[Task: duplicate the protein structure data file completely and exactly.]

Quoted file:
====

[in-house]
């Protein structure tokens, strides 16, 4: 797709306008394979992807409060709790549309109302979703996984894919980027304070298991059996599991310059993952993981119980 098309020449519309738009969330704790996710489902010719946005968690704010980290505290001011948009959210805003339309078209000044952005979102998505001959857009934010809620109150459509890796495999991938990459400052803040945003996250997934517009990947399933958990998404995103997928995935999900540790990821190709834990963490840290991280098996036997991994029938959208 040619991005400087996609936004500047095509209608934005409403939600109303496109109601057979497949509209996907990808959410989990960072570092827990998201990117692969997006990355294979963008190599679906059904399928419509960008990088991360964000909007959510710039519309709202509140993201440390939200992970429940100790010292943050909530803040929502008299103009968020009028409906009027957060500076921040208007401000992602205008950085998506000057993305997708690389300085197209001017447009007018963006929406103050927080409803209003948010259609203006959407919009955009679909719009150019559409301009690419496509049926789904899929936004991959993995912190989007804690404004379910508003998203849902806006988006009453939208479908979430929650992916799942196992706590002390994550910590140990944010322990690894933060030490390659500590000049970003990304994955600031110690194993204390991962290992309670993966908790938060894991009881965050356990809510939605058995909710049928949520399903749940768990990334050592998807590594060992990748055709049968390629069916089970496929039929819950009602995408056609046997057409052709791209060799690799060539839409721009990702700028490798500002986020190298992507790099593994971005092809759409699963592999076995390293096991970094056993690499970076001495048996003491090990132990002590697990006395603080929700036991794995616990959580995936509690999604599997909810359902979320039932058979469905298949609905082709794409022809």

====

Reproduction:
[in-house]
């Protein structure tokens, strides 16, 4: 797709306008394979992807409060709790549309109302979703996984894919980027304070298991059996599991310059993952993981119980 098309020449519309738009969330704790996710489902010719946005968690704010980290505290001011948009959210805003339309078209000044952005979102998505001959857009934010809620109150459509890796495999991938990459400052803040945003996250997934517009990947399933958990998404995103997928995935999900540790990821190709834990963490840290991280098996036997991994029938959208 040619991005400087996609936004500047095509209608934005409403939600109303496109109601057979497949509209996907990808959410989990960072570092827990998201990117692969997006990355294979963008190599679906059904399928419509960008990088991360964000909007959510710039519309709202509140993201440390939200992970429940100790010292943050909530803040929502008299103009968020009028409906009027957060500076921040208007401000992602205008950085998506000057993305997708690389300085197209001017447009007018963006929406103050927080409803209003948010259609203006959407919009955009679909719009150019559409301009690419496509049926789904899929936004991959993995912190989007804690404004379910508003998203849902806006988006009453939208479908979430929650992916799942196992706590002390994550910590140990944010322990690894933060030490390659500590000049970003990304994955600031110690194993204390991962290992309670993966908790938060894991009881965050356990809510939605058995909710049928949520399903749940768990990334050592998807590594060992990748055709049968390629069916089970496929039929819950009602995408056609046997057409052709791209060799690799060539839409721009990702700028490798500002986020190298992507790099593994971005092809759409699963592999076995390293096991970094056993690499970076001495048996003491090990132990002590697990006395603080929700036991794995616990959580995936509690999604599997909810359902979320039932058979469905298949609905082709794409022809």